The Turkish central bank’s net FX position, excluding net open FX-denominated swap stock, stood at minus $57bn as of November 24, suggesting a $3bn recovery compared to the minus $60bn seen at end-October and an $8bn recovery versus minus $65bn at end-August, according to the latest data.
Following the parliamentary and presidential elections held in May, the Erdogan regime let the Turkish lira depreciate, resulting in less FX spending to control the currency.
Meanwhile, exporters and tourism companies remain obliged to sell 40% of their FX income to the central bank, resulting in increases in the reserves. The central bank also draws some FX income from export rediscount credits.
The national lender’s in-balance sheet net FX position was also up as of November 24. It was posted as $26bn compared to the $18bn recorded at end-October and the record-low minus $21bn at June 1.
Meanwhile, the authority’s net open swap stock reached $83bn as of November 24 from $78bn at end-October and $57bn at end-July.
In the same period, the local banking industry’s net off-balance sheet FX surplus rose to $52bn as of November 24 from $47bn as of October 27 and $27bn as of May 26.
The IMF-defined net reserves, which also include the Treasury’s FX account in addition to the central bank’s in-balance sheet net FX position, rose to $36bn as of November 24 from the record low that was registered as minus $6bn on June 2.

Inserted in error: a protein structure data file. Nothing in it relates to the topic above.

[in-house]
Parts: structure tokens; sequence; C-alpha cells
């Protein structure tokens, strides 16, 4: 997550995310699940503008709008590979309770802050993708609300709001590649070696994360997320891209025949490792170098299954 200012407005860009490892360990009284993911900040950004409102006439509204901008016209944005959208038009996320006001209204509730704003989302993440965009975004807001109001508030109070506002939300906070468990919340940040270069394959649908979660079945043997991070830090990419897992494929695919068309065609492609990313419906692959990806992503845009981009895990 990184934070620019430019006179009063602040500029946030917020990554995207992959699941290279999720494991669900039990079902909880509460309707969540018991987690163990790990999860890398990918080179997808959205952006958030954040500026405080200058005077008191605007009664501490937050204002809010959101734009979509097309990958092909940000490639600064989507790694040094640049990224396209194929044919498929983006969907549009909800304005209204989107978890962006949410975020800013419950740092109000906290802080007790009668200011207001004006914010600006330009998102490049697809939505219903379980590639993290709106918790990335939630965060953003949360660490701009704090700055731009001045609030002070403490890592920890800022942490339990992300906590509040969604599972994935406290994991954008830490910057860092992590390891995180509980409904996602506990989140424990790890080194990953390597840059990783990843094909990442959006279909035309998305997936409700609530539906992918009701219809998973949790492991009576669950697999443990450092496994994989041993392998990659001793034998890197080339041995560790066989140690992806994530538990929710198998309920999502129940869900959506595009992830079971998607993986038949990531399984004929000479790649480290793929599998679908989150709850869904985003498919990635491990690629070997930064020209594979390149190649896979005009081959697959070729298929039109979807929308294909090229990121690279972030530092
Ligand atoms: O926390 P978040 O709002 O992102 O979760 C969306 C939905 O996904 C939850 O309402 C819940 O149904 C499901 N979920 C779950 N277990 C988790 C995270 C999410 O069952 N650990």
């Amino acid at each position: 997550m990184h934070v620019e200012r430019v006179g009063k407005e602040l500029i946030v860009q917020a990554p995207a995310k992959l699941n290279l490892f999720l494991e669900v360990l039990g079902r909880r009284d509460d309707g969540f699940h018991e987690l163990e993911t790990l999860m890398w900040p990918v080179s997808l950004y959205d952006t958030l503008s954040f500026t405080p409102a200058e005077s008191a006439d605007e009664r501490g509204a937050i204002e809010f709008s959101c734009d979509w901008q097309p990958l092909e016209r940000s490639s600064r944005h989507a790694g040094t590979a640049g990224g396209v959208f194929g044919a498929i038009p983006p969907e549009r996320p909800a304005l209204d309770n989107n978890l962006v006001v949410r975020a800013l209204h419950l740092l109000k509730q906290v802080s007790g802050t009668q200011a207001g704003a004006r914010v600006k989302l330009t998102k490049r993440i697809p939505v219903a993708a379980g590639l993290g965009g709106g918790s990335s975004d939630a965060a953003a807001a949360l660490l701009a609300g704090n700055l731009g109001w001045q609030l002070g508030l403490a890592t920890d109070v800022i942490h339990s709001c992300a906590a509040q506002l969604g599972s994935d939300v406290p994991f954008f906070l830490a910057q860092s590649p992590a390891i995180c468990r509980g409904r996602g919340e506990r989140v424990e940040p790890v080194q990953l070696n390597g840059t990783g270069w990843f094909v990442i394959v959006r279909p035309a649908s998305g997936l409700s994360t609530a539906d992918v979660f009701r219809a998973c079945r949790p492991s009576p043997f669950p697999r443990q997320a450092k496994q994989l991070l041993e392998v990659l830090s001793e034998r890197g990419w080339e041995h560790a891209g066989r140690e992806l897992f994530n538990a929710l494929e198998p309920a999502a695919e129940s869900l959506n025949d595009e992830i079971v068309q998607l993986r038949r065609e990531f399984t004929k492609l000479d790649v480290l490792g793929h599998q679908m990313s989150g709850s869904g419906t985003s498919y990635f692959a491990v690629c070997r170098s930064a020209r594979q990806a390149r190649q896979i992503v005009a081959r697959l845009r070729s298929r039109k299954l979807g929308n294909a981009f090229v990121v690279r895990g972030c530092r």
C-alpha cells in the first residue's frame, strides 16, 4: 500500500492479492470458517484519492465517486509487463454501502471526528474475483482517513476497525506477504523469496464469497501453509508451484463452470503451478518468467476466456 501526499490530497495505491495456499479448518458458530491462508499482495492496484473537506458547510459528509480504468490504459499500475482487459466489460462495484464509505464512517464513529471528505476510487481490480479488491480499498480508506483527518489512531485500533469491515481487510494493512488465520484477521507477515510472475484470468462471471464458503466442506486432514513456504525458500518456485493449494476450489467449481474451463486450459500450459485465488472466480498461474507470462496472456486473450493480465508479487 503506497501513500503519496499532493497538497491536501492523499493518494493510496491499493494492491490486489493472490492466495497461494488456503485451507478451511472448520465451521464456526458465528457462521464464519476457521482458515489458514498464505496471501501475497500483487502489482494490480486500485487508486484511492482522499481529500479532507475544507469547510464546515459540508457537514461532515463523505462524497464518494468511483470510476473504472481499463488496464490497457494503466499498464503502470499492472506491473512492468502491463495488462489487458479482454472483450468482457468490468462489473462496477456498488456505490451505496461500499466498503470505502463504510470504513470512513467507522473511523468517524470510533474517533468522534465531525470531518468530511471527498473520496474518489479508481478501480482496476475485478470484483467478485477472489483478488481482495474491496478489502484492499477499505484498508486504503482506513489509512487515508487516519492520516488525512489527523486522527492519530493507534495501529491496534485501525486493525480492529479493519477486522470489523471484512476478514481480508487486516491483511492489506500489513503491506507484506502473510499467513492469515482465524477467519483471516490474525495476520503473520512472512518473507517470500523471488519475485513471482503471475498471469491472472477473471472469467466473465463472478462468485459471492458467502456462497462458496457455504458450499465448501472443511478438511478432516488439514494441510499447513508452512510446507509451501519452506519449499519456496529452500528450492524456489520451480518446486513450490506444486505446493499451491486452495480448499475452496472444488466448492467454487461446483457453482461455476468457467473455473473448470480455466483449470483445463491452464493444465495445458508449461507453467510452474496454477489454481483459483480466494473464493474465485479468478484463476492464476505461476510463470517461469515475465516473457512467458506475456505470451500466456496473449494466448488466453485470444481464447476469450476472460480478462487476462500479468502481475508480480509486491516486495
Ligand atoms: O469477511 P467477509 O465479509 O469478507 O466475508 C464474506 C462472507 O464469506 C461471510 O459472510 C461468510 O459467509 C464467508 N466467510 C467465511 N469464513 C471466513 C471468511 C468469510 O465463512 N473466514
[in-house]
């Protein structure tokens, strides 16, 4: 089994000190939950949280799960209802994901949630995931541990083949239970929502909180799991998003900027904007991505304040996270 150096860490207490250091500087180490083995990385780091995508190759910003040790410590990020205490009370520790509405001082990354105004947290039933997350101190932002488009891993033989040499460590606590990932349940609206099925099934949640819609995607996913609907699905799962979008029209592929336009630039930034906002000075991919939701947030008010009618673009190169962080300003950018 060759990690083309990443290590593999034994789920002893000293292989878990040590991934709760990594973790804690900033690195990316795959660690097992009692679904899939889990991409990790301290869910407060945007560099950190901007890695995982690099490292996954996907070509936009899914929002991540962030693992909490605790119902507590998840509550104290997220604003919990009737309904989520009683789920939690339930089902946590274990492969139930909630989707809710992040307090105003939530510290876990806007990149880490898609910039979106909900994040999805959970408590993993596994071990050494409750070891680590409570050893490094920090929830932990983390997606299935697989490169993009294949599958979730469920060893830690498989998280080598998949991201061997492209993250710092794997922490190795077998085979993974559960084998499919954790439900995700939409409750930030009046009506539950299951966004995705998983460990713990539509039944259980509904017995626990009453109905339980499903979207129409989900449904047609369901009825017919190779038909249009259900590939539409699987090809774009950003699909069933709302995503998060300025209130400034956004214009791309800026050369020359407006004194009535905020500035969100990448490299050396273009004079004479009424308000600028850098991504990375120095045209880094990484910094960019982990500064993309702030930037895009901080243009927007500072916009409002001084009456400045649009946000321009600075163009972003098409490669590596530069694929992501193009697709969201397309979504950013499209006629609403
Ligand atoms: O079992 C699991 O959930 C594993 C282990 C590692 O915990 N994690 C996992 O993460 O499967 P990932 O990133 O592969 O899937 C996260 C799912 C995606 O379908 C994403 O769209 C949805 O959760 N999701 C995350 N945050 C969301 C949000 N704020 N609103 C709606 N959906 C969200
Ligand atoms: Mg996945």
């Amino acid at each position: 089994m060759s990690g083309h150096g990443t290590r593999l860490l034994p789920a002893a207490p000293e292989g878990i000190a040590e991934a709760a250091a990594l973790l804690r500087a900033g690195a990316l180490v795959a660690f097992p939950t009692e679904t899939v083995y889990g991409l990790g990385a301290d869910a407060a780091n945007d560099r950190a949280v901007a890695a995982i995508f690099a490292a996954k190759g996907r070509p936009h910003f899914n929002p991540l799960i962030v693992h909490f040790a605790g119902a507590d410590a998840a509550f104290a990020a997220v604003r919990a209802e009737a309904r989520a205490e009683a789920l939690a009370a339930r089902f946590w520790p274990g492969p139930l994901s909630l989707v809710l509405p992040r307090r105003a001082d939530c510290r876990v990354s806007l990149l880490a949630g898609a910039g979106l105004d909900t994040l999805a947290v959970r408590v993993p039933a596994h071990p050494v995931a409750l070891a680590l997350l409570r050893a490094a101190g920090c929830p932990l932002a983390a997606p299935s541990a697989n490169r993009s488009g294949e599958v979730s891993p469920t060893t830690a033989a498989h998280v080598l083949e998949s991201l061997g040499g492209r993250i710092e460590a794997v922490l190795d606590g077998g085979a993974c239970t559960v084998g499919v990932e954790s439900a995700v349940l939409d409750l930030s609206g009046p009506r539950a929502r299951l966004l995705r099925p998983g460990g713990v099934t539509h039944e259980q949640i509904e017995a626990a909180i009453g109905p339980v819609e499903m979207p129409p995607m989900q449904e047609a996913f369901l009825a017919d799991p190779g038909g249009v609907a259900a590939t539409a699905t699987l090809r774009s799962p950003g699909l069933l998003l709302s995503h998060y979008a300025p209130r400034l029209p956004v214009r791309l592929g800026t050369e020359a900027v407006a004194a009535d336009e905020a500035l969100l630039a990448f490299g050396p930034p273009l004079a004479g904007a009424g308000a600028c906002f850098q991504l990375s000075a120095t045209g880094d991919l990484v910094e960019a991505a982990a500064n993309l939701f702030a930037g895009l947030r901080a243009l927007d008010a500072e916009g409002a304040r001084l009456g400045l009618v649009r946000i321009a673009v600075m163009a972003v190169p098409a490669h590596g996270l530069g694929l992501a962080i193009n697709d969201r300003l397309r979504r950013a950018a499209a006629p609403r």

The gross reserves also rose to $136bn as of November 24 from $98bn as of May 26. The figure stood at $130bn as of February 3.
As of December 1, the gross reserves were at a record-high level of $142bn.
Don’t lose your footing amid the numbers. Since 2018, Turkey has carried the risk of a severe balance of payments (BoP) crisis, which means a shortage of FX for vital imports.
However, the risk has so far remained just risk. Since the introduction of the latest monetary normalisation policy, kickstarted in June following the appointment of a new economic team after the elections, the risk has been declining as FX sales by the central bank and the current account deficit have been decreasing.
For the removal of the risk, the central bank’s net in and off-balance sheet FX position should at least turn positive. Until that point, reports of gross sum “records” will not make much sense.